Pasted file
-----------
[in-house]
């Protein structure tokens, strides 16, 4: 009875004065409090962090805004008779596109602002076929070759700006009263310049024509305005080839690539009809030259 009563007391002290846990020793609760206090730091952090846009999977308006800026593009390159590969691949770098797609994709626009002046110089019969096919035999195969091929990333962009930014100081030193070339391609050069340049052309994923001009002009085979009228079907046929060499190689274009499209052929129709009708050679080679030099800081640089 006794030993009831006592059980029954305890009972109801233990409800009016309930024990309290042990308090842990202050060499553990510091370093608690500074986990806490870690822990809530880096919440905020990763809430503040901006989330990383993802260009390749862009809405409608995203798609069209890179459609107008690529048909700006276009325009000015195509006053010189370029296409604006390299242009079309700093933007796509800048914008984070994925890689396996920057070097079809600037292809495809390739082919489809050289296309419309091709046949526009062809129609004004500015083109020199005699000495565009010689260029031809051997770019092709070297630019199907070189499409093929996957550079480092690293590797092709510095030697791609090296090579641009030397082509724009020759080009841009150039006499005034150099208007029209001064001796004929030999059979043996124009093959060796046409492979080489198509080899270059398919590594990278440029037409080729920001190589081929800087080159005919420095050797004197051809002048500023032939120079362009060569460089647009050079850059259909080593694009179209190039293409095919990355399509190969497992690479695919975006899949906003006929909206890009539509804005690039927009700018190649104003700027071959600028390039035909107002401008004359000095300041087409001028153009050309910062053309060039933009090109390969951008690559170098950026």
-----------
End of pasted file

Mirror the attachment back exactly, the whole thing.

[in-house]
């Protein structure tokens, strides 16, 4: 009875004065409090962090805004008779596109602002076929070759700006009263310049024509305005080839690539009809030259 009563007391002290846990020793609760206090730091952090846009999977308006800026593009390159590969691949770098797609994709626009002046110089019969096919035999195969091929990333962009930014100081030193070339391609050069340049052309994923001009002009085979009228079907046929060499190689274009499209052929129709009708050679080679030099800081640089 006794030993009831006592059980029954305890009972109801233990409800009016309930024990309290042990308090842990202050060499553990510091370093608690500074986990806490870690822990809530880096919440905020990763809430503040901006989330990383993802260009390749862009809405409608995203798609069209890179459609107008690529048909700006276009325009000015195509006053010189370029296409604006390299242009079309700093933007796509800048914008984070994925890689396996920057070097079809600037292809495809390739082919489809050289296309419309091709046949526009062809129609004004500015083109020199005699000495565009010689260029031809051997770019092709070297630019199907070189499409093929996957550079480092690293590797092709510095030697791609090296090579641009030397082509724009020759080009841009150039006499005034150099208007029209001064001796004929030999059979043996124009093959060796046409492979080489198509080899270059398919590594990278440029037409080729920001190589081929800087080159005919420095050797004197051809002048500023032939120079362009060569460089647009050079850059259909080593694009179209190039293409095919990355399509190969497992690479695919975006899949906003006929909206890009539509804005690039927009700018190649104003700027071959600028390039035909107002401008004359000095300041087409001028153009050309910062053309060039933009090109390969951008690559170098950026």